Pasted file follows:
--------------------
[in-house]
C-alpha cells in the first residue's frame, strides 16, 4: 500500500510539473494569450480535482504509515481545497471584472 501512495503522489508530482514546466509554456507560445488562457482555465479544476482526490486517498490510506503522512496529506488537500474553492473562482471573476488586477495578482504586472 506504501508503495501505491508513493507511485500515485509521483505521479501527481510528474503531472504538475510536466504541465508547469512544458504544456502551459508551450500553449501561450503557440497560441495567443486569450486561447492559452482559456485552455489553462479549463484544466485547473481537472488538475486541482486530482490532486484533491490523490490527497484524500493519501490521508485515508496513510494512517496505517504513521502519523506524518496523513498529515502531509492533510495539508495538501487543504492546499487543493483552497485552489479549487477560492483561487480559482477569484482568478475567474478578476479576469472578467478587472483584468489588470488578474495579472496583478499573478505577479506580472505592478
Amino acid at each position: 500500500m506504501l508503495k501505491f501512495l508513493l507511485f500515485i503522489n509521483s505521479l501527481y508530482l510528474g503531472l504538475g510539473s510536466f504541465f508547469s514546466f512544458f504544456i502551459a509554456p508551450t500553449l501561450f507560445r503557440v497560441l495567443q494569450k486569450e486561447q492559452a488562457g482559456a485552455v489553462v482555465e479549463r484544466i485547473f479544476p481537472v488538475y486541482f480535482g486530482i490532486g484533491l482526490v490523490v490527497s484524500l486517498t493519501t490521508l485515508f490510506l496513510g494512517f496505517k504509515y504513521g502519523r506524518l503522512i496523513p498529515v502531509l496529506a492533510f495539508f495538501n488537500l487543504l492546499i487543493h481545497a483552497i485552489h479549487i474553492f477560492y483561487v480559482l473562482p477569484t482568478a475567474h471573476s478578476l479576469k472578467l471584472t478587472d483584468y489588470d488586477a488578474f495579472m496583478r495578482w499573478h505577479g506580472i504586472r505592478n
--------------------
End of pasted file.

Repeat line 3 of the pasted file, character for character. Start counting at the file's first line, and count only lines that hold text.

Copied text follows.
Amino acid at each position: 500500500m506504501l508503495k501505491f501512495l508513493l507511485f500515485i503522489n509521483s505521479l501527481y508530482l510528474g503531472l504538475g510539473s510536466f504541465f508547469s514546466f512544458f504544456i502551459a509554456p508551450t500553449l501561450f507560445r503557440v497560441l495567443q494569450k486569450e486561447q492559452a488562457g482559456a485552455v489553462v482555465e479549463r484544466i485547473f479544476p481537472v488538475y486541482f480535482g486530482i490532486g484533491l482526490v490523490v490527497s484524500l486517498t493519501t490521508l485515508f490510506l496513510g494512517f496505517k504509515y504513521g502519523r506524518l503522512i496523513p498529515v502531509l496529506a492533510f495539508f495538501n488537500l487543504l492546499i487543493h481545497a483552497i485552489h479549487i474553492f477560492y483561487v480559482l473562482p477569484t482568478a475567474h471573476s478578476l479576469k472578467l471584472t478587472d483584468y489588470d488586477a488578474f495579472m496583478r495578482w499573478h505577479g506580472i504586472r505592478n